Naval Undersea Warfare Center

The Naval Undersea Warfare Center (NUWC) is the United States Navy's full-spectrum research, development, test and evaluation, engineering and fleet support center for submarines, autonomous underwater systems, and offensive and defensive weapons systems associated with undersea warfare. One of the corporate laboratories of the Naval Sea Systems Command, NUWC is headquartered in Newport, Rhode Island, and has two major subordinate activities—Division Newport and Division Keyport (in Keyport, Washington). NUWC also controls the Fox Island Facility and Gould Island.

NUWC employs more than 4,400 civilian and military personnel, with budgets of over US$1 billion.


In 1869 the U.S. Naval Torpedo Station was founded in Newport, Rhode Island on Goat Island, the site of Fort Wolcott, which was originally built in 1702 and served as a U.S. Army fort from 1794 to 1835.

During the 1890s Charles Munroe and John Bernadou worked at Newport, patenting a formulation of nitrocellulose colloided with ether and alcohol used as smokeless powder for United States naval artillery through the World Wars.[1] The United States Army adopted the Navy formulation in 1908 and began manufacture at Picatinny Arsenal.[2]

A factory was built in 1907 to manufacture steam torpedoes for the United States Navy. The torpedo factory became a major employer in the Newport area as Rhode Island congressmen protected the factory from competition. The Torpedo Station designed the Mark VI magnetic influence fuze for torpedoes during the 1920s. Fuze design and production was undertaken in great secrecy for the newly designed Mark 14 torpedo. Economies of the Great Depression limited torpedo production and prevented adequate testing of either the Mark 14 torpedo or the new Mark VI fuze. Skilled craftsmen at the torpedo factory unknowingly produced a nonfunctional design.[3] Newport's torpedo factory was unable to produce enough torpedoes to match combat use through the first year of World War II, and was reluctant to use scarce torpedoes in tests. Newport Torpedo Station's unjustified confidence in their precision-crafted torpedoes delayed recognition of problems being reported by submarines using the torpedoes in combat. Testing which might have been efficiently completed at the Torpedo Station was less effectively undertaken by operational submarines. Acknowledgment of inaccurate depth settings was delayed until August 1942, and recognition of Mark VI fuse malfunctions was delayed until June 1943.[4]

The Naval Torpedo Station researched and tested underwater weaponry through World War I and World War II creating additional facilities on Rose Island, Fox Island and Gould Island. In 1951 the station on Goat Island was reorganized:

For the next 15 years, it was the Underwater Ordnance Station, and then the Underwater Weapons Research and Engineering Station until 1970. That year, the Underwater Sound Laboratory from New London, Conn., was combined with the Newport facility to form the Naval Underwater Systems Center or NUSC. In 1992, the command was reorganized as the Naval Undersea Warfare Center, Division Newport.[5]

The Navy Underwater Sound Laboratory had its origins in the establishment of two sonar research facilities in 1941; an office of Columbia University's Division of War Research at Fort Trumbull in New London, Connecticut, and the Harvard Underwater Sound Laboratory in Cambridge, Massachusetts. The Connecticut office concentrated on passive sonar systems and devices while the Massachusetts office developed active systems and devices. Significant accomplishments during World War II included the development of greatly improved surface ship and submarine sonar systems, acoustic homing torpedoes, sonobuoys, and acoustic mines. This work contributed greatly to the success against U-boats in the Battle of the Atlantic and the near-total destruction of the Imperial Japanese Navy and merchant fleets in the Pacific War.[6]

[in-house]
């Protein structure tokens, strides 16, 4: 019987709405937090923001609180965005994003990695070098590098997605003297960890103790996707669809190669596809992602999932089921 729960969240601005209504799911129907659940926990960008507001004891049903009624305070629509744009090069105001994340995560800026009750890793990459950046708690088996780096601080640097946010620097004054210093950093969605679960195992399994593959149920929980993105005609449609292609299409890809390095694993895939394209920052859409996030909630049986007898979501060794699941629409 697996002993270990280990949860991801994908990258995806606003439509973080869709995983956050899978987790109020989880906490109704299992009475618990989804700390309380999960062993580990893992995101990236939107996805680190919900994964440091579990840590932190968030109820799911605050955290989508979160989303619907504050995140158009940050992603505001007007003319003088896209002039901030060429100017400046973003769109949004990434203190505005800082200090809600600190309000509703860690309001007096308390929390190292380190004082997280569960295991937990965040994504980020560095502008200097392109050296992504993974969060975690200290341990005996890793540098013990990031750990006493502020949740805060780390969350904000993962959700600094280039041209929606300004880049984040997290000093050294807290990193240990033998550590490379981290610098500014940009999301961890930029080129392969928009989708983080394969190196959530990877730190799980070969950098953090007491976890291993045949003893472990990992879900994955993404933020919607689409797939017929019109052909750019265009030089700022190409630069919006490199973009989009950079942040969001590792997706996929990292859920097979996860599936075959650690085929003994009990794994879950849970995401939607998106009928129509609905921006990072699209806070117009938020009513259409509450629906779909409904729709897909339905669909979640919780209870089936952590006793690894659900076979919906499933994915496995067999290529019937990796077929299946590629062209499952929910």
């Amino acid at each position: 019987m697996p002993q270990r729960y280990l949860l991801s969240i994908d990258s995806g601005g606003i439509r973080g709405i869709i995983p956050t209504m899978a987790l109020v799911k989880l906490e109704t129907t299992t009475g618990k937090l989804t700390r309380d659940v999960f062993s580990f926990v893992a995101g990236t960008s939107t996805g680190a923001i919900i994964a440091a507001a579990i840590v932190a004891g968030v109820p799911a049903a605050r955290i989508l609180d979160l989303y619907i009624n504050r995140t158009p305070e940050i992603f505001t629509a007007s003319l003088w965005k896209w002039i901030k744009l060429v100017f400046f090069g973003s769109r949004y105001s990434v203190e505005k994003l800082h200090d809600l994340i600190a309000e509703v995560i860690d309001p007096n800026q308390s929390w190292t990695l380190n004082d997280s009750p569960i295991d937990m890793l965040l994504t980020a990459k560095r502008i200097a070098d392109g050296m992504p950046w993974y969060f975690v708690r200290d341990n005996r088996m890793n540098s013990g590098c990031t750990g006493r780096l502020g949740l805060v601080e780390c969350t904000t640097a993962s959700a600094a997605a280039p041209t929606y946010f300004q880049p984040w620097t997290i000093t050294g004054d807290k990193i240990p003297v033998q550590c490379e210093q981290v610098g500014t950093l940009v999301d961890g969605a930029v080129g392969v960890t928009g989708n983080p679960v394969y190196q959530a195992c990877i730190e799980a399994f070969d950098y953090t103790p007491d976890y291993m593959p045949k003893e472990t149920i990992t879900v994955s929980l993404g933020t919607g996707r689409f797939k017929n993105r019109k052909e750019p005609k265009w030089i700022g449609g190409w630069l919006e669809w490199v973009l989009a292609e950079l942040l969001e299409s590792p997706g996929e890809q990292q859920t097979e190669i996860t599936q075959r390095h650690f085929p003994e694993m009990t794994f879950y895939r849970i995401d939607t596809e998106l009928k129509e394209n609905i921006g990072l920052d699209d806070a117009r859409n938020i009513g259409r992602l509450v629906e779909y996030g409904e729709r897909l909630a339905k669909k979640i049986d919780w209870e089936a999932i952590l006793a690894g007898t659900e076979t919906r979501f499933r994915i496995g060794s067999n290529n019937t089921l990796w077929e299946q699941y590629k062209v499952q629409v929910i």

Also in 1941 the United States Navy established the Underwater Sound Reference Laboratory in Orlando, Florida. The lab was built on the archeological site of Fort Gatlin on the shore of Lake Gem Mary because the sinkhole-formed lake is very deep. The Orlando lab closed in 1997 and the building was turned over to civil administration thereafter.

By 1946, the sonar efforts of the Harvard and Columbia labs were combined at Fort Trumbull as the Navy Underwater Sound Laboratory under the Navy's Bureau of Ships, now Naval Sea Systems Command (NAVSEA). Research intensified during the Cold War, which was as much a technology race with the Soviets as it was an arms race. The Sound Lab's efforts were key to the further development of both submarine and anti-submarine warfare. In 1970 the Sound Lab was organizationally combined with the Naval Underwater Weapons Research and Engineering Station at Newport, Rhode Island to form the Naval Underwater Systems Center. In 1996 the facility at Fort Trumbull was closed and activities were merged at Newport.

See also


  1. Davis, Tenney L. (1943). The Chemistry of Powder & Explosives. pp. 296–297.
  2. Sharpe, Philip B. Complete Guide to Handloading 3rd Edition (1953) Funk & Wagnalls pp. 146–149
  3. Blair, Clay Silent Victory J.B. Lippincott Company (1975) pp. 10–11, 33–35, 40–41, and 47–48
  4. Campbell, John (1985). Naval Weapons of World War II. Annapolis, MD: Naval Institute Press. pp. 156 and 157. ISBN 0-87021-459-4.
  5. NUWC Press release August 3, 2009
  6. Sherman, Charles H. and Butler, John L., Transducers and Arrays for Underwater Sound, pp. 7–8, Springer, 2007 ISBN 0-387-32940-4.

This article is issued from Wikipedia. The text is licensed under Creative Commons - Attribution - Sharealike. Additional terms may apply for the media files.